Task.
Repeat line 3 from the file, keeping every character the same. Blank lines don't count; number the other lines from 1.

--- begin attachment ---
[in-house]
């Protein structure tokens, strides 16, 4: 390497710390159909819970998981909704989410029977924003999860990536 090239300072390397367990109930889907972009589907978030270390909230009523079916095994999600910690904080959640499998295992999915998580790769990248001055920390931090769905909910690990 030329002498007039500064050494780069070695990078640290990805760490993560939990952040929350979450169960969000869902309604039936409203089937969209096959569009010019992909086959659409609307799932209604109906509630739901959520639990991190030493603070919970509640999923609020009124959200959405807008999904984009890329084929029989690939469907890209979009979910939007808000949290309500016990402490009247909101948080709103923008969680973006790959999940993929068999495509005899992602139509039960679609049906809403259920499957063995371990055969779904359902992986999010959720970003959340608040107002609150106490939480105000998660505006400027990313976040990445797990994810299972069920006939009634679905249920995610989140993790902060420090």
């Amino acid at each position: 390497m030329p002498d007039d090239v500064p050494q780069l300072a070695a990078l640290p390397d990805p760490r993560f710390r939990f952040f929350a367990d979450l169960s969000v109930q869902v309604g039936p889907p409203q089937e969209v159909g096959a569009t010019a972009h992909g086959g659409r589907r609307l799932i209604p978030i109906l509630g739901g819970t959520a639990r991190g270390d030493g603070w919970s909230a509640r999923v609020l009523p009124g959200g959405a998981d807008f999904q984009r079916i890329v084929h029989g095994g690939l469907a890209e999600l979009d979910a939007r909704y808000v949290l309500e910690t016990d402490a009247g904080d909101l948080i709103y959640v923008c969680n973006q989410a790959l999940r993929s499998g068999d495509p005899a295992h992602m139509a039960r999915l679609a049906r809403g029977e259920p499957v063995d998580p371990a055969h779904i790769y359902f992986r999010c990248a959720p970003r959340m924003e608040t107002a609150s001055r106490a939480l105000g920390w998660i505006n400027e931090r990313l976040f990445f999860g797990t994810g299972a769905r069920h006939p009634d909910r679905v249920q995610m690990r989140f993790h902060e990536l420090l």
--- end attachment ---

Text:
């Amino acid at each position: 390497m030329p002498d007039d090239v500064p050494q780069l300072a070695a990078l640290p390397d990805p760490r993560f710390r939990f952040f929350a367990d979450l169960s969000v109930q869902v309604g039936p889907p409203q089937e969209v159909g096959a569009t010019a972009h992909g086959g659409r589907r609307l799932i209604p978030i109906l509630g739901g819970t959520a639990r991190g270390d030493g603070w919970s909230a509640r999923v609020l009523p009124g959200g959405a998981d807008f999904q984009r079916i890329v084929h029989g095994g690939l469907a890209e999600l979009d979910a939007r909704y808000v949290l309500e910690t016990d402490a009247g904080d909101l948080i709103y959640v923008c969680n973006q989410a790959l999940r993929s499998g068999d495509p005899a295992h992602m139509a039960r999915l679609a049906r809403g029977e259920p499957v063995d998580p371990a055969h779904i790769y359902f992986r999010c990248a959720p970003r959340m924003e608040t107002a609150s001055r106490a939480l105000g920390w998660i505006n400027e931090r990313l976040f990445f999860g797990t994810g299972a769905r069920h006939p009634d909910r679905v249920q995610m690990r989140f993790h902060e990536l420090l």